The Trouble with Dilly… and the rest of us

I think very little about my kids being brown, except when the cashier at the grocery store checks through my husband, my sister-in-law, and my children, and then asks if she can help me, separately. Or when my kids say their friends couldn’t believe they would actually eat cold fried rice and dried fish for lunch. Or when my daughter’s new friend looks at me and says, “THAT’s your mom? Are you ‘dopted?”

Really, I’ve only been mistaken for the babysitter a handful of times and I have to admit, my children look nothing like me. I have all recessive genes.

But when my daughter reads The Trouble with Dilly, by Rachna Gilmore, and says it’s the best, best, best book she’s ever, ever read, and then I read the first few pages and learn about the samosa shop, I have to wonder… is it fair that 99% of the books my daughter reads feature milky-white protagonists? At most, there’s a token brown-skinned sidekick.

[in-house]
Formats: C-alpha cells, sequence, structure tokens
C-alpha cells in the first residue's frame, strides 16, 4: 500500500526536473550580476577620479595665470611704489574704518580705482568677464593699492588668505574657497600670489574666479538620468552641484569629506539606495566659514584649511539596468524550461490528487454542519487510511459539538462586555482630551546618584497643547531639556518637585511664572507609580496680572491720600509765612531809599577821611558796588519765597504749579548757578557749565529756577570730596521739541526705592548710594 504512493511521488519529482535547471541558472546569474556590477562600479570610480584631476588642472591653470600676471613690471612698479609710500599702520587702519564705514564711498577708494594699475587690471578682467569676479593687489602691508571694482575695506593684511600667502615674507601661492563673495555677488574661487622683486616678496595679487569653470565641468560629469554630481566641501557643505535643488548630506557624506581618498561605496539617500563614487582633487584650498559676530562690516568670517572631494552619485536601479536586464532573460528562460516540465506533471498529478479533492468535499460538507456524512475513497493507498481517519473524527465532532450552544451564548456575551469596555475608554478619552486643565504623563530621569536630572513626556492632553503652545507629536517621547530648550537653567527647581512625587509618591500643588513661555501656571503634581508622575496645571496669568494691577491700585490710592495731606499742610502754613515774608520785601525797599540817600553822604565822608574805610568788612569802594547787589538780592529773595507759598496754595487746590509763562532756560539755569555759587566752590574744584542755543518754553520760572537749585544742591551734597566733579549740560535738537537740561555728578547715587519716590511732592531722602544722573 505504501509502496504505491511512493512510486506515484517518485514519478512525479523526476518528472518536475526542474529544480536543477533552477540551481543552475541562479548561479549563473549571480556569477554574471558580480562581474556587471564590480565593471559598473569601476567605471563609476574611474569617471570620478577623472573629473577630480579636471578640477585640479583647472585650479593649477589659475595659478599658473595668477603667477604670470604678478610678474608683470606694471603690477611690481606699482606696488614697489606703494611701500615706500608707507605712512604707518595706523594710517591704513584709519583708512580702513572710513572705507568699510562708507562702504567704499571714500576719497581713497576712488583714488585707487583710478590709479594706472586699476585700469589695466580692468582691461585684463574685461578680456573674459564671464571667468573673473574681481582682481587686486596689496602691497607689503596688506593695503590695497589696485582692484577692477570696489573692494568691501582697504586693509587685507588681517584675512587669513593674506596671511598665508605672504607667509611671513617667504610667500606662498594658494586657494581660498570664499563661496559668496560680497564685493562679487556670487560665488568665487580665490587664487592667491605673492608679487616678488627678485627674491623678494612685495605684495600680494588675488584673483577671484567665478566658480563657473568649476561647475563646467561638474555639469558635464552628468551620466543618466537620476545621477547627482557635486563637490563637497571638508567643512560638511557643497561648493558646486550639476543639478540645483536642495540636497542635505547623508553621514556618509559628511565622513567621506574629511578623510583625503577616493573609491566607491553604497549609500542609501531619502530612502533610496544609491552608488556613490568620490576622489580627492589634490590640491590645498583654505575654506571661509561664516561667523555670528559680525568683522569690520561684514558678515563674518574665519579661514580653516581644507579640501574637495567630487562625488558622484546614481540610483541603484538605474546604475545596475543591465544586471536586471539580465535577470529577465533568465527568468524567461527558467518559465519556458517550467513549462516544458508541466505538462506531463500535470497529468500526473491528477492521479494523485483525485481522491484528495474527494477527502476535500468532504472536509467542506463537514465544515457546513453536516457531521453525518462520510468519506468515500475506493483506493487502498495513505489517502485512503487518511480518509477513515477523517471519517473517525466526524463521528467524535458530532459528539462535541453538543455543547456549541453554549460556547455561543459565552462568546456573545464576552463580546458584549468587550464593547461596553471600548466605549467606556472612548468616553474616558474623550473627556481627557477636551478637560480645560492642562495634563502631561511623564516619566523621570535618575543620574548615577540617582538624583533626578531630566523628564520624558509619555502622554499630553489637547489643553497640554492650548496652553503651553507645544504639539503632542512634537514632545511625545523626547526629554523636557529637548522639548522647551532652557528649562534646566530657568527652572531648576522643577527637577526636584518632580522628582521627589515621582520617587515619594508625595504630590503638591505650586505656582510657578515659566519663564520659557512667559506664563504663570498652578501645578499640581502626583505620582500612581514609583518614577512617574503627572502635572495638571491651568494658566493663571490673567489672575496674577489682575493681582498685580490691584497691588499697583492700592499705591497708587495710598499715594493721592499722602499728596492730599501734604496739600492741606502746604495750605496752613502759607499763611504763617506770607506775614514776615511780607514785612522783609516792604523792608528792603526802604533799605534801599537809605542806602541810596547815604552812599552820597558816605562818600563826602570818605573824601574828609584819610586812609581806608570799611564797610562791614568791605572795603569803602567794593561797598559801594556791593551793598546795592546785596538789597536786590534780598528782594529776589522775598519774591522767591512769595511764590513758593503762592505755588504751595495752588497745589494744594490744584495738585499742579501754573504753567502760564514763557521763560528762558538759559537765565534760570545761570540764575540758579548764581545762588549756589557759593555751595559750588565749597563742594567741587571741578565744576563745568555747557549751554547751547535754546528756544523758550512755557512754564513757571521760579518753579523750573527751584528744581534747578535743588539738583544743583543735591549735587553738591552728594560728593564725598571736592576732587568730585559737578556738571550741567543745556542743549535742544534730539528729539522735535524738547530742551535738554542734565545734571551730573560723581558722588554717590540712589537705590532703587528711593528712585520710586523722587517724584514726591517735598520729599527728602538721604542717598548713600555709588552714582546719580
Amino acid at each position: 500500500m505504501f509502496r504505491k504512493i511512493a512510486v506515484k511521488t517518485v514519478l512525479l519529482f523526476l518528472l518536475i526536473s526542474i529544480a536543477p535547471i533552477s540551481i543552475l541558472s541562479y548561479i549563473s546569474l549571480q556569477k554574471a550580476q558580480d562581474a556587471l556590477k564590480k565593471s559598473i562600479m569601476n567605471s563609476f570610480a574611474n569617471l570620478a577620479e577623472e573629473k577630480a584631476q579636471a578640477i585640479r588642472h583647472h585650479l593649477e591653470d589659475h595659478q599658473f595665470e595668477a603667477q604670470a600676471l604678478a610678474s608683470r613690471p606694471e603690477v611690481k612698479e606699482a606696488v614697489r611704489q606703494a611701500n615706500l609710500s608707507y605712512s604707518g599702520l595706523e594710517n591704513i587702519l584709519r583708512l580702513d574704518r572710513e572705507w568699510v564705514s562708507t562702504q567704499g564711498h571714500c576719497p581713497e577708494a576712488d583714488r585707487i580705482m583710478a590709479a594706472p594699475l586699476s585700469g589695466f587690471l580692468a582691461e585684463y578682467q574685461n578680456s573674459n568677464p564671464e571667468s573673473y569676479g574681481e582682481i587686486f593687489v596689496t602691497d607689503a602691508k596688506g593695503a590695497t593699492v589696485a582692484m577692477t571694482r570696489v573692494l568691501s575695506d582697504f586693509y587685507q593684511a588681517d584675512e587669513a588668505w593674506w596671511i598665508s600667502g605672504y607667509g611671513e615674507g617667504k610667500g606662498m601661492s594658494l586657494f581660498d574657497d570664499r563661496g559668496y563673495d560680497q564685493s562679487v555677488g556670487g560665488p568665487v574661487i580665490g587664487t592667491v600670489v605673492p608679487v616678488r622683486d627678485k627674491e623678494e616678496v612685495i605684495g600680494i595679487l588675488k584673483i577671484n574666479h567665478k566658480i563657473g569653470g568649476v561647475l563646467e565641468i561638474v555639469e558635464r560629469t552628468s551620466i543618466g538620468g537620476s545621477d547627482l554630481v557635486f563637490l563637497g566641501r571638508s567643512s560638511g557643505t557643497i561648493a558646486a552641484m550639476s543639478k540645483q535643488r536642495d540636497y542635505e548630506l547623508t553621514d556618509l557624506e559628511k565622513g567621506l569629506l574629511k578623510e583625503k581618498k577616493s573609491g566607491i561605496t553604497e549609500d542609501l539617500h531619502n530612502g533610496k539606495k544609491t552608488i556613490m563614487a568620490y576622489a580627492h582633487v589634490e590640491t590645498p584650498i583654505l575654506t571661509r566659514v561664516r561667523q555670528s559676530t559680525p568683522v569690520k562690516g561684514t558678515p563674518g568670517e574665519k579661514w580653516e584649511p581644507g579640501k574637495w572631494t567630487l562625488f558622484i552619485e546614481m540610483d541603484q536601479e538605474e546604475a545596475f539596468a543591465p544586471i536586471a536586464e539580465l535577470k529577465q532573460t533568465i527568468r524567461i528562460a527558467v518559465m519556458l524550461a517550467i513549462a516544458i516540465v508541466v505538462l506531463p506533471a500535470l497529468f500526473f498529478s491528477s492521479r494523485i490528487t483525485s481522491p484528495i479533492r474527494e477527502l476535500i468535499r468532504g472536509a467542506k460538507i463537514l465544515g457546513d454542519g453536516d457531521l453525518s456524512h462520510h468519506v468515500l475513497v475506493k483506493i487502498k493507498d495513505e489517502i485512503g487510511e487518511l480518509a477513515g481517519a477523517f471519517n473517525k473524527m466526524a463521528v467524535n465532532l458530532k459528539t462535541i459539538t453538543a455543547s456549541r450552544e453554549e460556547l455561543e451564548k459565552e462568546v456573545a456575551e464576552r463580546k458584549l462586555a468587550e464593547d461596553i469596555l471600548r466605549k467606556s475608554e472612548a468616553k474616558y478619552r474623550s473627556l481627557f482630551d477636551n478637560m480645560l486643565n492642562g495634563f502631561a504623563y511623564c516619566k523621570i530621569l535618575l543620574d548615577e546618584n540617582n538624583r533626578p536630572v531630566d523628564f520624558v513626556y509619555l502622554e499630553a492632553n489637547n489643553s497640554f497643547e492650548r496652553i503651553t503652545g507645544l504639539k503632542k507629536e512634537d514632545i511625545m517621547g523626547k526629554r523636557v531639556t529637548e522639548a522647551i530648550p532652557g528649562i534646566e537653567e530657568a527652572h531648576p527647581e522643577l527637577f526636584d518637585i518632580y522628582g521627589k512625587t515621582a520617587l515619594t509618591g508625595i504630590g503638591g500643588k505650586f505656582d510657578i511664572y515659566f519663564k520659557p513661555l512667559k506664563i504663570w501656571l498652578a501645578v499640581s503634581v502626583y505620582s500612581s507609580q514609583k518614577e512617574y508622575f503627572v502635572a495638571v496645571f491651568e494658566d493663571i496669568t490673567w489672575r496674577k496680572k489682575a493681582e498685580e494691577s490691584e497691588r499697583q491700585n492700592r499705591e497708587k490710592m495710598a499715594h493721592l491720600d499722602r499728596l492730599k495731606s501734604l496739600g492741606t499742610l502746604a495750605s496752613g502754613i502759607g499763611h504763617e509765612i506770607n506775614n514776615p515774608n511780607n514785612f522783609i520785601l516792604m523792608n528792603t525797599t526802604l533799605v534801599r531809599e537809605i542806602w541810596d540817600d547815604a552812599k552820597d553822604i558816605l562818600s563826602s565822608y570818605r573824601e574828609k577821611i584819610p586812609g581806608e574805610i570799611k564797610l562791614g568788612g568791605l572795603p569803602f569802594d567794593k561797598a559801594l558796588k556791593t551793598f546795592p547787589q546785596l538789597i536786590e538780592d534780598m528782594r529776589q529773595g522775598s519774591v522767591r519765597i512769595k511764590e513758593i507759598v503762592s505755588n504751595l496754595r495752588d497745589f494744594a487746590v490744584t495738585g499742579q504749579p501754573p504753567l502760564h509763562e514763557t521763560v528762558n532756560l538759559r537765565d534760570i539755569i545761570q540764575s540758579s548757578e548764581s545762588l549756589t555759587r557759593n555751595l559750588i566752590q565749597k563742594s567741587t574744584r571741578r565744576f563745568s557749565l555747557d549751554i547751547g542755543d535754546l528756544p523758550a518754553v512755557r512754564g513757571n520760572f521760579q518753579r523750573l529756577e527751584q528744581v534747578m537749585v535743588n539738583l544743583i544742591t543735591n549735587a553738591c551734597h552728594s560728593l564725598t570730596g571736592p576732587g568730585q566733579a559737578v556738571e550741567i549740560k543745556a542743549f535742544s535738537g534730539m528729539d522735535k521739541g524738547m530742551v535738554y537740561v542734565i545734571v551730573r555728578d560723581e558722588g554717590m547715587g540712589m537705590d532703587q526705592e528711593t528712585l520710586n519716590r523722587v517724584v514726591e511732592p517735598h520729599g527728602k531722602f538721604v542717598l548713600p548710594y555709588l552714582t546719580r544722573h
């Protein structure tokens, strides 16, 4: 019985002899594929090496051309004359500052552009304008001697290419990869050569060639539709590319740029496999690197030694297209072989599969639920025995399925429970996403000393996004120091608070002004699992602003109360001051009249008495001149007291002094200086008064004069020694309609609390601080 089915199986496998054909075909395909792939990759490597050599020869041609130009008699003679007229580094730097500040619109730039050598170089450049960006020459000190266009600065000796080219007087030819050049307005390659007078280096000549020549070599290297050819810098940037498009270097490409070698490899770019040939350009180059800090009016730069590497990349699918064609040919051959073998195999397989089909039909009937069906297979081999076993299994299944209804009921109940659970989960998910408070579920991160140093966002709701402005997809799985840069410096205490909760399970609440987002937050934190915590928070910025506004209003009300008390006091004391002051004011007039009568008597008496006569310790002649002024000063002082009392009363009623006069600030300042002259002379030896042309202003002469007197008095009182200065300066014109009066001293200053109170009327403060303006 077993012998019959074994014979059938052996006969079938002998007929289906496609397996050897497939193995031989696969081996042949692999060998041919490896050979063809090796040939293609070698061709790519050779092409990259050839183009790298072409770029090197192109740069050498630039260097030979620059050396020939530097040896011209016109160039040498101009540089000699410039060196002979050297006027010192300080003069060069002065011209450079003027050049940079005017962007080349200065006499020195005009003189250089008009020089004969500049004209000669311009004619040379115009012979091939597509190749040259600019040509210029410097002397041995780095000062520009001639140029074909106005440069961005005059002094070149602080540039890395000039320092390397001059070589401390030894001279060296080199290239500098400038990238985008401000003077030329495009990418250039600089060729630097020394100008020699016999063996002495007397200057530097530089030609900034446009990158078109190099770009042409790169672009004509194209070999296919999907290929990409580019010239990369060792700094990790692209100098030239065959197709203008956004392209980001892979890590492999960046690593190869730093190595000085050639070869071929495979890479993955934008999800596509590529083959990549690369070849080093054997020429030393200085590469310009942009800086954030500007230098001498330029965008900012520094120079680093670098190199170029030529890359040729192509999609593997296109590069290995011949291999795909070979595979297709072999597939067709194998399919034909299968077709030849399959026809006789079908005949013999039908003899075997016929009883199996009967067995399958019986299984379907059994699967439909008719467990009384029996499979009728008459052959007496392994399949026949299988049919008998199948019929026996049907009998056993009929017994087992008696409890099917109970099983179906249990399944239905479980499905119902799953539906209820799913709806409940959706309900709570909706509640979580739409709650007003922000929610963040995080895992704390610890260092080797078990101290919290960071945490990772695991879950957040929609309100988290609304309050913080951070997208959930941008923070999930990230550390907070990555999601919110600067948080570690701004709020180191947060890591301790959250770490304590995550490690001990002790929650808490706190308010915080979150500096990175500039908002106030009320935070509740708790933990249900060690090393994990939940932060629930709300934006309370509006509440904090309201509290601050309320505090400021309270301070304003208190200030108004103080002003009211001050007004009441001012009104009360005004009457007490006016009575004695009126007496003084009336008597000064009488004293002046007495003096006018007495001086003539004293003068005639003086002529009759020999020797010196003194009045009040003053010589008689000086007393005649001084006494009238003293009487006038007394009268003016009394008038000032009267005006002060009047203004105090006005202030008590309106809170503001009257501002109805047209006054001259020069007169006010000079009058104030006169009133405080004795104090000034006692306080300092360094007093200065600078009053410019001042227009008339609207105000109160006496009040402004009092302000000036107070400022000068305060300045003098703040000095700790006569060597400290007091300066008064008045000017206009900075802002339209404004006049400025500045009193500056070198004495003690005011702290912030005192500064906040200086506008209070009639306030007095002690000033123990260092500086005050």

I’m as at-fault for this as anyone. I don’t have any Burmese girl main characters to my name. It’s a sad state of affairs. After scanning through the Paper Tigers website yesterday, I’ve resolved to start stocking the house with more multiculturalism.

As for The Trouble with Dilly, it’s well worth a read no matter what shade your kids are. It’s a lovely book, in any colour.

Rain School

I received a lovely prize package this week from Paper Tigers. I’m not sure how I became eligible for this prize, but I think it was through my immense talent for clicking “like” on Facebook pages. (I’m especially clever that way.)

Paper Tigers is an organization that fosters literacy and multi-cultural respect through books. They do many, many impressive things: run a website packed with reviews and recommendations for multicultural children’s titles; donate books to struggling schools and libraries all over the world; and work with small communities to ensure clean drinking water.

Needless to say, I’m feeling a little unworthy to receive this prize. I’ve donated the books to my children’s school, along with some Paper Tigers info. But we did read them first!

My personal favourite was Rain School, by James Rumford, about a little boy on his way to school for the first time, in Chad. He arrives to find that he will have to help build the school before he can attend, and then the year after… well, you’ll have to read the book for yourself to find out. Let’s just say my son was shocked, then amazed. You can scroll down here to find a student review, which might give some hints.

Thank you, Paper Tigers, and congratulations on your ten-year anniversary!